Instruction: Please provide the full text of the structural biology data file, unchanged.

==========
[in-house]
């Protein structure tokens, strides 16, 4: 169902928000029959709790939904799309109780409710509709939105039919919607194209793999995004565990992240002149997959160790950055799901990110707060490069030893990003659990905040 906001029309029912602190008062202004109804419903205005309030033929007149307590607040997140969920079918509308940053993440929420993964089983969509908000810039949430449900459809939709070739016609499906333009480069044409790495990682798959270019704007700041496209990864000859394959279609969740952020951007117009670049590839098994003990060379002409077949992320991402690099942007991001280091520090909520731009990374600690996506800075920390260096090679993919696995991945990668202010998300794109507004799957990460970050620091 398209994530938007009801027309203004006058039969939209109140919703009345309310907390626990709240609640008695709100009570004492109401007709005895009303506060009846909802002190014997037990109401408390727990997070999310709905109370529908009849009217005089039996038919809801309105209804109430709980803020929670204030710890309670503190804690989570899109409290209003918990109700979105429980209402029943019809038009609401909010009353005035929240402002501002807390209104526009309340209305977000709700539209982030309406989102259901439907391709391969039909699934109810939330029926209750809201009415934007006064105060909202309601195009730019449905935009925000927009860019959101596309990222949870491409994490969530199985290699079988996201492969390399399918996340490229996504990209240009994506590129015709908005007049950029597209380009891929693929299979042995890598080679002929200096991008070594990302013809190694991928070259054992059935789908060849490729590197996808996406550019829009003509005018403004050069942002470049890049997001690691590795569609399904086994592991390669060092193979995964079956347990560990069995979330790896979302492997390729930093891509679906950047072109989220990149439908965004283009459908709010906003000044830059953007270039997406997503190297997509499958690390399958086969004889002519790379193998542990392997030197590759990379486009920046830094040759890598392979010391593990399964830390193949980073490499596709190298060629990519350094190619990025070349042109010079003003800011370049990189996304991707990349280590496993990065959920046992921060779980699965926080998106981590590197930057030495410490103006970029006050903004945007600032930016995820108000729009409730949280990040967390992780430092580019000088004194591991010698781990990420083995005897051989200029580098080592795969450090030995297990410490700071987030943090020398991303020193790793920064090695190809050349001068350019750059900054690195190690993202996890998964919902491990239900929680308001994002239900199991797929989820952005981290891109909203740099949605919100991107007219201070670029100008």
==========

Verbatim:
[in-house]
């Protein structure tokens, strides 16, 4: 169902928000029959709790939904799309109780409710509709939105039919919607194209793999995004565990992240002149997959160790950055799901990110707060490069030893990003659990905040 906001029309029912602190008062202004109804419903205005309030033929007149307590607040997140969920079918509308940053993440929420993964089983969509908000810039949430449900459809939709070739016609499906333009480069044409790495990682798959270019704007700041496209990864000859394959279609969740952020951007117009670049590839098994003990060379002409077949992320991402690099942007991001280091520090909520731009990374600690996506800075920390260096090679993919696995991945990668202010998300794109507004799957990460970050620091 398209994530938007009801027309203004006058039969939209109140919703009345309310907390626990709240609640008695709100009570004492109401007709005895009303506060009846909802002190014997037990109401408390727990997070999310709905109370529908009849009217005089039996038919809801309105209804109430709980803020929670204030710890309670503190804690989570899109409290209003918990109700979105429980209402029943019809038009609401909010009353005035929240402002501002807390209104526009309340209305977000709700539209982030309406989102259901439907391709391969039909699934109810939330029926209750809201009415934007006064105060909202309601195009730019449905935009925000927009860019959101596309990222949870491409994490969530199985290699079988996201492969390399399918996340490229996504990209240009994506590129015709908005007049950029597209380009891929693929299979042995890598080679002929200096991008070594990302013809190694991928070259054992059935789908060849490729590197996808996406550019829009003509005018403004050069942002470049890049997001690691590795569609399904086994592991390669060092193979995964079956347990560990069995979330790896979302492997390729930093891509679906950047072109989220990149439908965004283009459908709010906003000044830059953007270039997406997503190297997509499958690390399958086969004889002519790379193998542990392997030197590759990379486009920046830094040759890598392979010391593990399964830390193949980073490499596709190298060629990519350094190619990025070349042109010079003003800011370049990189996304991707990349280590496993990065959920046992921060779980699965926080998106981590590197930057030495410490103006970029006050903004945007600032930016995820108000729009409730949280990040967390992780430092580019000088004194591991010698781990990420083995005897051989200029580098080592795969450090030995297990410490700071987030943090020398991303020193790793920064090695190809050349001068350019750059900054690195190690993202996890998964919902491990239900929680308001994002239900199991797929989820952005981290891109909203740099949605919100991107007219201070670029100008």